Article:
Nope, that’s not a typo, I really did open a new document at 12:01 a.m. on November 1st and pen the 50,000th word by seven p.m. on November 5th. You want to know my secret? Keep reading.
First, I have to explain that I’ve done Nano six times, and never reached the 50K mark in November until last year. It seemed that every year something came up mid month that derailed me from my goal, leaving me stranded around the 30K mark. Last year I decided to burn through my first draft as fast as possible and actually reached my Nano goal on the 8th. This year I finished on the 5th. I don’t know that I’ll ever manage that many words so fast again, but keeping in mind some of the elements that made this possible can make any of us far more productive than we think we can be.
I’d like to say that the stars aligned and the sun was in the equinox and someone sprinkled me with pixie dust, but the truth is that though there were a lot of things that came together for me just right, I got to my goal not by magic, but by simply following the rule of BIC. Butt in Chair.
First, you have to understand that I’m a very fast typist. Some friends and I did timed speed drills and I consistently reached above 1100 words in twenty minutes. If you only type thirty words per minute, you’re not going to finish a novel this fast, but it doesn’t mean that you can’t get more efficient in your writing. Everyone in our group who typed in that upper range had been writing for a long time and penned several novels, whether they were published or not. If you haven’ t been writing long, chances are you won’t write this fast but a series of sprints can really make your time more efficient.
Second, I had a plan for my story. We won’t call it an outline, because it wasn’t one. I wrote a mystery, which started with character sketches for the protagonist, my victim, and four suspects. I knew how the victim died and where, why each of the suspects would want him dead, and I wrote journal entries from each of their heads so I could get to know them better, learn the way they talked, learn about their home lives and attitudes, and better understand what they hated about the suspect. Then I made a very simple map explaining what the first ten or twelve scenes were going to be in my novel.
That’s it, really. But that’s a lot of story lines to track, so when I finished writing those scenes, I considered where they were each going next and plotted out another dozen scenes and wrote those, then re-evaluated and planned the ones after that. I did not start out knowing who the murderer was, or what my protagonists character arc was going to be, they grew out of the story, but I had a good beginning point, some plans for the story and an ending point and that kept me–mostly–on track.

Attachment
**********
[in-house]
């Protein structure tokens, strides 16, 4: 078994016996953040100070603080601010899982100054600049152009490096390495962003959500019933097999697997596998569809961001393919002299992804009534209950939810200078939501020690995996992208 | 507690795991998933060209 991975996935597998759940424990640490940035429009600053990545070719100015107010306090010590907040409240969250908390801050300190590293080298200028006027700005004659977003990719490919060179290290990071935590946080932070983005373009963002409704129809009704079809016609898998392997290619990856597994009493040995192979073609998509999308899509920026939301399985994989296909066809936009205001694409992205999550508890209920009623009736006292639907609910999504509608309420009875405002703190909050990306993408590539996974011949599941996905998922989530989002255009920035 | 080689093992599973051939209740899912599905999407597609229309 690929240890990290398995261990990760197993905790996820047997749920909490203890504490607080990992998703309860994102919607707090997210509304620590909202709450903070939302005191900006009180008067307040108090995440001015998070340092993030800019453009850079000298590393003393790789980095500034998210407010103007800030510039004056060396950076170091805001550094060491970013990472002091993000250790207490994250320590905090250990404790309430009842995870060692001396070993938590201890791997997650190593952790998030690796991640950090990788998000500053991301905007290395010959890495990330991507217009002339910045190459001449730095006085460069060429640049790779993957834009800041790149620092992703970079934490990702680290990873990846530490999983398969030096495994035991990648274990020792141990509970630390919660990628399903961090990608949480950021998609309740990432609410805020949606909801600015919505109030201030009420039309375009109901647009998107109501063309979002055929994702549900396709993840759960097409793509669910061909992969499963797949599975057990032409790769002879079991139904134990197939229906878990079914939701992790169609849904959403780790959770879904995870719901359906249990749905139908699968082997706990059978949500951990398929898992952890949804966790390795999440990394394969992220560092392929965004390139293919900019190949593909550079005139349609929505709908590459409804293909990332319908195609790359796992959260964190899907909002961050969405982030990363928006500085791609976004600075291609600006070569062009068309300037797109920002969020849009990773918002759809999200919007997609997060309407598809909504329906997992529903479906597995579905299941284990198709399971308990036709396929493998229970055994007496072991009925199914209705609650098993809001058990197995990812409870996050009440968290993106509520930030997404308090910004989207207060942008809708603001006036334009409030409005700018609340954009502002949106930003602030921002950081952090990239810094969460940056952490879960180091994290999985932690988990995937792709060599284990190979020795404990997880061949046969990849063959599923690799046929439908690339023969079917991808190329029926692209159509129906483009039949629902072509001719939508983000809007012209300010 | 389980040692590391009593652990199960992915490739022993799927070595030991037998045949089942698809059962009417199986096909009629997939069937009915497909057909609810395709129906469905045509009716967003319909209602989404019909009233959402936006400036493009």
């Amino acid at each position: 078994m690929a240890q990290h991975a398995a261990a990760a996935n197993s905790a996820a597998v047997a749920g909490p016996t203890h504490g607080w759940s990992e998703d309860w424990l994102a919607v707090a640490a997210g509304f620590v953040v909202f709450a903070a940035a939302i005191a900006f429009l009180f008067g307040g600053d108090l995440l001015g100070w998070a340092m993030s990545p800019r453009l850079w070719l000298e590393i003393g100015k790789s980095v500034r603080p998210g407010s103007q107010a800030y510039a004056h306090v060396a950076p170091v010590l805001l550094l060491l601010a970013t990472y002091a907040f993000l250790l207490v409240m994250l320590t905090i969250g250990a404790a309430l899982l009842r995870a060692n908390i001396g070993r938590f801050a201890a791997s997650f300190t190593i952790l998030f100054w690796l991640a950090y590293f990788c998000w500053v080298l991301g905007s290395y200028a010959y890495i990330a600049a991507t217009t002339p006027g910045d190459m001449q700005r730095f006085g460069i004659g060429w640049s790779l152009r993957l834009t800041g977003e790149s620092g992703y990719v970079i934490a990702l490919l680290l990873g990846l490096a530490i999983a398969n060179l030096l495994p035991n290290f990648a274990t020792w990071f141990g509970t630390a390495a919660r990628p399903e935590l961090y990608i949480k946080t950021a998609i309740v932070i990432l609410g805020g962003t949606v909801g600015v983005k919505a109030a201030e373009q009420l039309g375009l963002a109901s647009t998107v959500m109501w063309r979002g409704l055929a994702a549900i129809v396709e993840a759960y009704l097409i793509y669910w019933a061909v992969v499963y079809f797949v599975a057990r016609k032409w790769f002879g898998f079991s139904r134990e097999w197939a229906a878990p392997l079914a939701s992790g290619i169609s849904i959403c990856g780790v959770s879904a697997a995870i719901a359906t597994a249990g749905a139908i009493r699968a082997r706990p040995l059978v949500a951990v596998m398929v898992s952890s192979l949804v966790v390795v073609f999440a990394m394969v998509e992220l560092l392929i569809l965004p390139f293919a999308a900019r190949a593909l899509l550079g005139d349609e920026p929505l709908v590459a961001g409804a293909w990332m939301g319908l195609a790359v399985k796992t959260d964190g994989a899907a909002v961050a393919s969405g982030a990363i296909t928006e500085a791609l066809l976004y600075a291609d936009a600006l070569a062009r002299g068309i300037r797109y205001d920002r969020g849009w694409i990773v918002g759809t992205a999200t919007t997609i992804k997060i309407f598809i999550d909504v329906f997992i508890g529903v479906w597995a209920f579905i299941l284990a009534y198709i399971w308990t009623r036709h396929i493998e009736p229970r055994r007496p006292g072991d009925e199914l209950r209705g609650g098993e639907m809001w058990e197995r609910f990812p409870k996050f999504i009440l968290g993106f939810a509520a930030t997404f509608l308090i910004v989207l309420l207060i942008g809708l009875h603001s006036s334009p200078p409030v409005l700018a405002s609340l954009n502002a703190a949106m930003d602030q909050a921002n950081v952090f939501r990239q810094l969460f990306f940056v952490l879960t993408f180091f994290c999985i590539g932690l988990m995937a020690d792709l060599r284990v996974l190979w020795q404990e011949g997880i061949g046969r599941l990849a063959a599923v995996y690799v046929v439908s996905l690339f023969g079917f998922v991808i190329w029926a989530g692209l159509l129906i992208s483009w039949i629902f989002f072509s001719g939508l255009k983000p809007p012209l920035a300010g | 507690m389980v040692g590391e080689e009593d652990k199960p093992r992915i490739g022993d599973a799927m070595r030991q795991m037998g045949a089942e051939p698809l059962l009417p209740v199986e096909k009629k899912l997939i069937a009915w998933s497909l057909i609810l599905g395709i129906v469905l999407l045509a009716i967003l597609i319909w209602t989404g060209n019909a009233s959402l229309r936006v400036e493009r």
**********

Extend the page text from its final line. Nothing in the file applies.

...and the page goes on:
Knowing where your story is going is key to writing fast. If you’re feeling your way through the whole thing it’s hard to be really productive, or to create a cohesive story that won’t end in you tossing most of the manuscript. And while finishing the manuscript at all is a huge, huge accomplishment, having at least a good portion of the story be usable for your final version is a major bonus. I definitely need revisions, but the majority of what I wrote will stay.
Third, I was able to devote blocks of time to my writing with few distractions. The first two days I wrote almost five hours straight, then I went on a writing retreat with a bunch of friends and was able to devote the third evening, all day on the 4th, and most of the 5th to my story. We had breaks for meals, and to compare numbers on our speed competitions, but the rest of the time I tuned any chatter out and focused on my writing. The lack of regular internet access definitely helped keep my focused.
Fourth–and this was a big one for me the past few years–was friendly competition. Yeah, see, I’ve never been all that competitive, but having some really terrific, speedy writers who I was trying to beat really helped to keep my motivated–and the timed contests were a major boon. During the rest of November a lot of my friends will congregate on Twitter or Sprint Writers Central and do speed writing to help keep them motivated. Knowing you’re going to have to admit that you spent half of your sprint time on Facebook instead of writing can force you to focus on the task at hand.
My story is finished, I wrote the final scene, but it’s incredibly lean. My first drafts tend to be very dialogue heavy with only basic reactions and actions for cues. In my second drafts I go back and add all of the settings and descriptions, the emotions and wonderful things that make that dialogue really come alive so the story will end somewhere upwards of 60K, the one I wrote during my last Nano (the first in this series) is just under 70K.
That’s how I work–I don’t go back and make changes when I do my first draft–I make notes that I need to change something and plow ahead as if I already did. I don’t edit, I don’t get distracted, I just keep working (I may go back and add a new scene, but I don’t correct old scenes to make it fit, I just plop it in there and get back to work). I know I’m going to have to do several drafts, but until I finish the first one, I don’t know everything I need to do to the story to fix it, so it’s more efficient to finish the story and go back to make the story corrections all at once.
The rest of my month will be spent penning a novella to go along with a book I’m releasing next spring and working on revisions for this mystery. I still need to come up with a few character names for smaller characters and work on recipes (it’s a culinary mystery), but that will be much easier now that the big push is out of the way.
Whether you’re trying to write a novel in a week or just trying to stay on task for your general writing goal (Nano or not), a plan, focus and support can really help you soar to new heights.
For more information about NanoWrimo (National Novel Writing Month) visit this site.